We aren’t doing anyone a favor with the 107-unit Drowne Road project.

If you are elderly or work in Cumberland and you look at this project as an opportunity to live where you work or where you grew up, don’t bet on it. The state and federal regulations applicable to this project prohibit local preferences.

If you are looking for local commercial infrastructure, everything is a drive from this location. If you drive to work, there may not be enough parking for your car, and if you work in Portland, you’ll be driving 20-plus miles per day and driving for all your other goods and services (except voting and car registration).

And what do you get for it? Your family will live with 34 other families in one three-story walk-up with no terraces, decks or balconies. Your view will be the other two similar sized three-story walk-ups.

There are plenty of folks in Cumberland with open minds and hearts who want to afford other folks a fair chance at getting a foothold in Cumberland and becoming part of the town. This Drowne Road Project is not the way to fulfill that desire.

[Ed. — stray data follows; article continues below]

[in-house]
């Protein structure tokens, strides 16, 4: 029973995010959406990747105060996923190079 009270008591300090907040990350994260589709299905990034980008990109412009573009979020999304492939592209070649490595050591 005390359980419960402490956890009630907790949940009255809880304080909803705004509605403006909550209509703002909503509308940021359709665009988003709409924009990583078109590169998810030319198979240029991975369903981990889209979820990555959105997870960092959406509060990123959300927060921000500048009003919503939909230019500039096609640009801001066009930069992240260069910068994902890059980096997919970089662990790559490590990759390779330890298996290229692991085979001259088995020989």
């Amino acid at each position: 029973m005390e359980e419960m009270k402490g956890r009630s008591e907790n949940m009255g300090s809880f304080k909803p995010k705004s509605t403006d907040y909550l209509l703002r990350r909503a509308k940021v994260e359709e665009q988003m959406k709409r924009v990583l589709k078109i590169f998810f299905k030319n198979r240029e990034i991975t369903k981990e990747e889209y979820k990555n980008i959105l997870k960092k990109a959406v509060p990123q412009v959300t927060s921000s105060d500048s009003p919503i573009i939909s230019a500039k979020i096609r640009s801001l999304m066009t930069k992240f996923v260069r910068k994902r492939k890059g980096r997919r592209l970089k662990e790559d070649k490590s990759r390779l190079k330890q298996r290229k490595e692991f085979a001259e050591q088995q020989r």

At the time the town finished the Cumberland Meadows, some imagination was employed. There were yards, patios and decks, with one- and two-story residences. Can’t we use a little imagination today? Do we really want to build three giant buildings and stuff 107 families into them?

The Drowne Road project is designed to favor economy over sound suburban residential planning and design. With some imagination, we could put together something to be proud of. Moreover, as the town owns this land, the town could undertake the project and retain the discretion to afford some local preferences (we do have a housing authority).

Charles Graham

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